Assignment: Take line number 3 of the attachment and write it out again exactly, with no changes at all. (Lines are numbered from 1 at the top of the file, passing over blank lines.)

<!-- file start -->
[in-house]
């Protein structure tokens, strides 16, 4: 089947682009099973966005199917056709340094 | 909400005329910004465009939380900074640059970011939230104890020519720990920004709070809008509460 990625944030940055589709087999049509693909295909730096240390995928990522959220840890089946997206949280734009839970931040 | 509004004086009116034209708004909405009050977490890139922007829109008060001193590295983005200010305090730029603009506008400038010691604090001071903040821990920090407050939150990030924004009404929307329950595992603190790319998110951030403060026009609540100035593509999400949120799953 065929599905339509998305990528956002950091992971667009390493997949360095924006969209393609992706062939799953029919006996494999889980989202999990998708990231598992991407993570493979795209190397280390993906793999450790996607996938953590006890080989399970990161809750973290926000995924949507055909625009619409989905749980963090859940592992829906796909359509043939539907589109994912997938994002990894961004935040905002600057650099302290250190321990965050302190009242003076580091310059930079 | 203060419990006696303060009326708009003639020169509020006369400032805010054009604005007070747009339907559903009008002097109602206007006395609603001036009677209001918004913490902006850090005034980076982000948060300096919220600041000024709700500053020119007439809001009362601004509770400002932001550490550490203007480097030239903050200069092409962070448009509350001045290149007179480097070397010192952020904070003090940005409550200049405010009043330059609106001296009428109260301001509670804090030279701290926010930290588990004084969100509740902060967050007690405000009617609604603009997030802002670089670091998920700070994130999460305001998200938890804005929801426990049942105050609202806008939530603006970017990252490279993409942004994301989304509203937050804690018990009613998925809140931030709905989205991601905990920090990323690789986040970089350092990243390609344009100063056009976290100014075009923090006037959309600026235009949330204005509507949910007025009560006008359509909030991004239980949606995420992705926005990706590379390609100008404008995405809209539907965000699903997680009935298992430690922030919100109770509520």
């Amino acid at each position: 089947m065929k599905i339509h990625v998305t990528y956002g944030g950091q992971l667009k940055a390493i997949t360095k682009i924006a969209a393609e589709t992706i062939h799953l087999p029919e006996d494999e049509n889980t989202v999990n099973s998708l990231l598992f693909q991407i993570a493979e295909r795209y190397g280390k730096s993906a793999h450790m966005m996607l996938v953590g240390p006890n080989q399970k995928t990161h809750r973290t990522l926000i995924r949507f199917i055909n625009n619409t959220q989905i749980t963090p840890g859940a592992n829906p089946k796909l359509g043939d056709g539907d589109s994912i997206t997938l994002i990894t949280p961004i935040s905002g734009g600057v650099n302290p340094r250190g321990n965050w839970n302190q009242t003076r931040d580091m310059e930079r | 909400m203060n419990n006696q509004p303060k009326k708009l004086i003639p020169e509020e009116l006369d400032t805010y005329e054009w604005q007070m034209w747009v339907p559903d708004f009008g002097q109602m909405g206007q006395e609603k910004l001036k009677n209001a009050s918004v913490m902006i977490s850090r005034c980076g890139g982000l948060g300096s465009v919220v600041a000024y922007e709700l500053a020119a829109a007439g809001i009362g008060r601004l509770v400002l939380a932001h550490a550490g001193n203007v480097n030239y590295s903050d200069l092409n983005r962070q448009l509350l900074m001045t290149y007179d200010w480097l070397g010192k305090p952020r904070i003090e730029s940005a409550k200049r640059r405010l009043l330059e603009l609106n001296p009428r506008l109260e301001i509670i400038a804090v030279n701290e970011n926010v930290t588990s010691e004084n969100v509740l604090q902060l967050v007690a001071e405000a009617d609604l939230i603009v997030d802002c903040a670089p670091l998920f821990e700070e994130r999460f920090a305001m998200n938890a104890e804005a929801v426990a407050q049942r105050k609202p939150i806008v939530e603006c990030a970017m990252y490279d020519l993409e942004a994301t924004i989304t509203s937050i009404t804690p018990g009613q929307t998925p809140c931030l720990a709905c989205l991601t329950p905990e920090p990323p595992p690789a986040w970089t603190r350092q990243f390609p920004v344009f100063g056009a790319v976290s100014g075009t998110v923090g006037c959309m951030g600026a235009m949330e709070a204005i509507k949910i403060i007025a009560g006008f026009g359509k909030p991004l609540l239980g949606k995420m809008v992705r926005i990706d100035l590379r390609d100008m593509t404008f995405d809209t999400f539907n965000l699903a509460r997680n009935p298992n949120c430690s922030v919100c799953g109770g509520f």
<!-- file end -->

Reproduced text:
């Amino acid at each position: 089947m065929k599905i339509h990625v998305t990528y956002g944030g950091q992971l667009k940055a390493i997949t360095k682009i924006a969209a393609e589709t992706i062939h799953l087999p029919e006996d494999e049509n889980t989202v999990n099973s998708l990231l598992f693909q991407i993570a493979e295909r795209y190397g280390k730096s993906a793999h450790m966005m996607l996938v953590g240390p006890n080989q399970k995928t990161h809750r973290t990522l926000i995924r949507f199917i055909n625009n619409t959220q989905i749980t963090p840890g859940a592992n829906p089946k796909l359509g043939d056709g539907d589109s994912i997206t997938l994002i990894t949280p961004i935040s905002g734009g600057v650099n302290p340094r250190g321990n965050w839970n302190q009242t003076r931040d580091m310059e930079r | 909400m203060n419990n006696q509004p303060k009326k708009l004086i003639p020169e509020e009116l006369d400032t805010y005329e054009w604005q007070m034209w747009v339907p559903d708004f009008g002097q109602m909405g206007q006395e609603k910004l001036k009677n209001a009050s918004v913490m902006i977490s850090r005034c980076g890139g982000l948060g300096s465009v919220v600041a000024y922007e709700l500053a020119a829109a007439g809001i009362g008060r601004l509770v400002l939380a932001h550490a550490g001193n203007v480097n030239y590295s903050d200069l092409n983005r962070q448009l509350l900074m001045t290149y007179d200010w480097l070397g010192k305090p952020r904070i003090e730029s940005a409550k200049r640059r405010l009043l330059e603009l609106n001296p009428r506008l109260e301001i509670i400038a804090v030279n701290e970011n926010v930290t588990s010691e004084n969100v509740l604090q902060l967050v007690a001071e405000a009617d609604l939230i603009v997030d802002c903040a670089p670091l998920f821990e700070e994130r999460f920090a305001m998200n938890a104890e804005a929801v426990a407050q049942r105050k609202p939150i806008v939530e603006c990030a970017m990252y490279d020519l993409e942004a994301t924004i989304t509203s937050i009404t804690p018990g009613q929307t998925p809140c931030l720990a709905c989205l991601t329950p905990e920090p990323p595992p690789a986040w970089t603190r350092q990243f390609p920004v344009f100063g056009a790319v976290s100014g075009t998110v923090g006037c959309m951030g600026a235009m949330e709070a204005i509507k949910i403060i007025a009560g006008f026009g359509k909030p991004l609540l239980g949606k995420m809008v992705r926005i990706d100035l590379r390609d100008m593509t404008f995405d809209t999400f539907n965000l699903a509460r997680n009935p298992n949120c430690s922030v919100c799953g109770g509520f």